They are sewn together differently than normal to achieve the shape of the final tree skirt.

Next grab 1 of each pattern, the row shown in the photo….

And the red triangles we cut earlier.Lay them out like the photo shows with the flat side of the red triangles aligned with the bottom of the row of blocks.Sew them together and press toward the red triangles.

Next, grab the remaining rows of blocks….Lay them out exactly as the photo shows, making sure the fabric patterns match.Sew the rows together, making sure the bottom block is “pointing” to the other 2 rows.And that any points are aligned. Pin if they need a bit of help.Press toward the middle row.

You have now completed the other 4 blocks and are ready to assemble the tree skirt.

Grab the 4 blocks finished here and the 4 star blocks finished earlier and the Layer cake square that was trimmed down to 9 1/2″ and find a space to lay them out.

Lay the assorted blocks out, like the photo shows, moving the blocks around until you like the way they look.Sew them into rows, pinning where seams and points line up.Press away from the star blocks and central square. (doing this ensures the seams will nest nicely).

Next sew the rows into the nearly finished tree skirt, and get the remaining rows ready to add as borders.

Attach the border pieces to the sides, lining up the square in a square blocks and pin in place.
Sew the borders in place and press.

Now get ready to trace the hole for the tree stand.  I used a bowl for my template, you can use whatever makes the hole the size you like. Trace around the hole and straight through the middle of the tree skirt.(this bi-sects the square in a square blocks).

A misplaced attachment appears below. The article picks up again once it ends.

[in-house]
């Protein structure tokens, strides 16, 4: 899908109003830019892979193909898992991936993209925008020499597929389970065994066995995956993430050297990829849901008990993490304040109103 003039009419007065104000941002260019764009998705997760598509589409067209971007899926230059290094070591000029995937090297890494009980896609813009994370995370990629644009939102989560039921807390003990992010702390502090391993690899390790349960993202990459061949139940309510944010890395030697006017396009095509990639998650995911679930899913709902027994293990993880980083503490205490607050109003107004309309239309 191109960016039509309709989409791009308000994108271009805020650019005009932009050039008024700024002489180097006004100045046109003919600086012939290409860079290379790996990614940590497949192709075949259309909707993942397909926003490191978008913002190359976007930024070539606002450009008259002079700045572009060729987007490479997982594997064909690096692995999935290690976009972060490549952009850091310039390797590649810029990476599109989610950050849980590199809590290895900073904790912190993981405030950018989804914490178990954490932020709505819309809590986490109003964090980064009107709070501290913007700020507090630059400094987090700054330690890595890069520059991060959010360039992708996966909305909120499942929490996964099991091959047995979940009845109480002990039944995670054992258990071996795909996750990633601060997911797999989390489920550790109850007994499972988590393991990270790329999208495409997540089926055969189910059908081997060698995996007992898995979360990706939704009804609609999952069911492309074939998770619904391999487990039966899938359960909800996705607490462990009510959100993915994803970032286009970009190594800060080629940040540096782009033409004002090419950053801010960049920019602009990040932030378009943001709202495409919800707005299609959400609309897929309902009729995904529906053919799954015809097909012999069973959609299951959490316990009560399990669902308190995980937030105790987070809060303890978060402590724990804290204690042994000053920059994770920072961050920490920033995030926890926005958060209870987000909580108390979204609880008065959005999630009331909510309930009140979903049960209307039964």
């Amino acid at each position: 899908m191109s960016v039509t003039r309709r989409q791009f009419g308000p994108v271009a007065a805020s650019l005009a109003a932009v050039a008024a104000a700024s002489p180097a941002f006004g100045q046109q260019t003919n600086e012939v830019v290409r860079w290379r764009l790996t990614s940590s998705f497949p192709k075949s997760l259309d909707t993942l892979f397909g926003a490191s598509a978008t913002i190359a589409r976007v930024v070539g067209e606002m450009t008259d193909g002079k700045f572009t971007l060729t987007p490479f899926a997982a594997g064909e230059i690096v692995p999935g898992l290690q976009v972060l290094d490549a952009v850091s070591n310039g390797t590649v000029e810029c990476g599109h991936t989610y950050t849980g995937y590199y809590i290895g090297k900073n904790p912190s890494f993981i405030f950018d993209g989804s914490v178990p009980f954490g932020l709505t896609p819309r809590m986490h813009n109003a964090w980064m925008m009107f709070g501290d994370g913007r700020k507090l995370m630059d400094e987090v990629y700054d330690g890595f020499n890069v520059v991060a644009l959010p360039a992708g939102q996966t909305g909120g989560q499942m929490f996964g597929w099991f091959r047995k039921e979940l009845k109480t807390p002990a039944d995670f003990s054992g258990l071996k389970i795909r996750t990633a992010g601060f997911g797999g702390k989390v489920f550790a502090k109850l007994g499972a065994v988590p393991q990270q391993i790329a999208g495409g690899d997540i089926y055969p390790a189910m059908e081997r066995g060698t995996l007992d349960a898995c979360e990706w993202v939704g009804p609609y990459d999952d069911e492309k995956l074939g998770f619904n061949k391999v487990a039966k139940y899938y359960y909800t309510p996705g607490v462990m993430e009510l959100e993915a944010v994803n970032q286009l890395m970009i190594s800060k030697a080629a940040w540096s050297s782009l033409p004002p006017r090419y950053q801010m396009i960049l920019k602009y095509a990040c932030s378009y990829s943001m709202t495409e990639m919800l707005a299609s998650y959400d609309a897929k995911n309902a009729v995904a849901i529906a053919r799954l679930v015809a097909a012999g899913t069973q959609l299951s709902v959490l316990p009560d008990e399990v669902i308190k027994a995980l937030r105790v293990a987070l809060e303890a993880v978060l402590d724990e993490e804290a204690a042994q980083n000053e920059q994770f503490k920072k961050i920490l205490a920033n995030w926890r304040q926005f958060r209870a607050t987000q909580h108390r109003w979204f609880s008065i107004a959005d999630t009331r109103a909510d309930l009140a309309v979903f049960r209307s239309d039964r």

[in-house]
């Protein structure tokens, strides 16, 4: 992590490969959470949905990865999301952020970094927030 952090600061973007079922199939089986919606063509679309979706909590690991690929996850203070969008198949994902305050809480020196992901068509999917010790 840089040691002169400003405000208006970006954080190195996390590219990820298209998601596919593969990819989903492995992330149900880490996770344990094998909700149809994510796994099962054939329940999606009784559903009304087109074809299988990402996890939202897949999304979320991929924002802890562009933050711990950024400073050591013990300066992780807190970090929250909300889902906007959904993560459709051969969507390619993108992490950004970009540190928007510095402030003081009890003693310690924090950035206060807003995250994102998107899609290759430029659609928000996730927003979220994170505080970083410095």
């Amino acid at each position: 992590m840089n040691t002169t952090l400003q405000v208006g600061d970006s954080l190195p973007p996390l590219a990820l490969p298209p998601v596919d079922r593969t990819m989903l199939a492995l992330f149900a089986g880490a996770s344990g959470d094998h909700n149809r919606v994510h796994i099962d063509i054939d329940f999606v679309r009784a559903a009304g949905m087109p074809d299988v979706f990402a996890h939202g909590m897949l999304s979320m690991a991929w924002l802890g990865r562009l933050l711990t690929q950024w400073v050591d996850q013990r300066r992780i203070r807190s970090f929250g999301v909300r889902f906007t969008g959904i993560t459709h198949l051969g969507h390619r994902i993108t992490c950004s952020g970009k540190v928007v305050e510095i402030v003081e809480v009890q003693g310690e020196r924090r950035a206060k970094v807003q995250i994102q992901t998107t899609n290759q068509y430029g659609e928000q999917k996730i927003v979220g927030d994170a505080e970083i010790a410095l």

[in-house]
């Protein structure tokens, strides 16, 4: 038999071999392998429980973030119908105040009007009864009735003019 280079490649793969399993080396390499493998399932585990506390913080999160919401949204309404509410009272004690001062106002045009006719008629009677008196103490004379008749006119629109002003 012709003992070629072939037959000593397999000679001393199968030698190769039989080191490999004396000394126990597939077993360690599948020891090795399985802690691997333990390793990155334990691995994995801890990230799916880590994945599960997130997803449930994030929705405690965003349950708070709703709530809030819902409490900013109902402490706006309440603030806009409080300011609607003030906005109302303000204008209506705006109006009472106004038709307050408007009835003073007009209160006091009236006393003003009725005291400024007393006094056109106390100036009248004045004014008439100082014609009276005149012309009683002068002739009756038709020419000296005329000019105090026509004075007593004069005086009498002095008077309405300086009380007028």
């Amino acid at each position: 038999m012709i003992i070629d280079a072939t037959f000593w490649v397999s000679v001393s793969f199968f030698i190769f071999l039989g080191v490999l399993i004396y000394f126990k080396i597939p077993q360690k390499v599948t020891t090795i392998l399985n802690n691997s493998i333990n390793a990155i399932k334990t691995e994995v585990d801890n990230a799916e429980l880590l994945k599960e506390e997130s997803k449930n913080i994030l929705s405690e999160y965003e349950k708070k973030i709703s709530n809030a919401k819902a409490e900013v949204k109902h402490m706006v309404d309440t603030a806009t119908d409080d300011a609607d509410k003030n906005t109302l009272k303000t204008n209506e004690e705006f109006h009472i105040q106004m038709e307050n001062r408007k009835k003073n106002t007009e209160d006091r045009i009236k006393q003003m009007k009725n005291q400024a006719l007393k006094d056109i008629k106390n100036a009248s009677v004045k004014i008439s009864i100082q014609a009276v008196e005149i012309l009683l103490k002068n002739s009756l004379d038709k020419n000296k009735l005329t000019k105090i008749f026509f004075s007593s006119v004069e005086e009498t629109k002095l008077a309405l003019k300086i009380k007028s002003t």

Quilt as desired…may I also recommend stitching around the circle you traced and down both sides of where the opening will be. This will ensure the tree skirt doesn’t shift while you are binding it.
Carefully cut the traced line for the opening and around the circle.

Your tree skirt should now look like this….

Get your buttons and ribbon out…..Place your buttons on the tree skirt, to decide where you want them. With a pencil, make marks on both sides of the opening for button and loop placement.

Cut your ribbon to 3″ lengths….

 Sew them in place along the opening with a scant 1/4″ seam that will be hidden in the binding.
I also pinned them down so they wouldn’t get caught up in the binding.

Prepare your bias binding strips and proceed to sew it around the tree skirt.

You may need to stop sewing and re-position the binding when rounding corners.
This is how it looks with the binding on.

Now I just sewed it down to the backside.( just make sure that you don’t sew the loops into the binding when you do this).

With the binding done, sew the buttons in the position you marked on the opposite side from the loops. You’ve completed the tree skirt!!!

Next up a table topper from the rest of the layer cake and fabric. It is the same pattern, just don’t cut out a circle and opening. I will list the substitutions for the fabrics, but follow the cutting and assembly instructions listed at the beginning of the tutorial by the letters in ().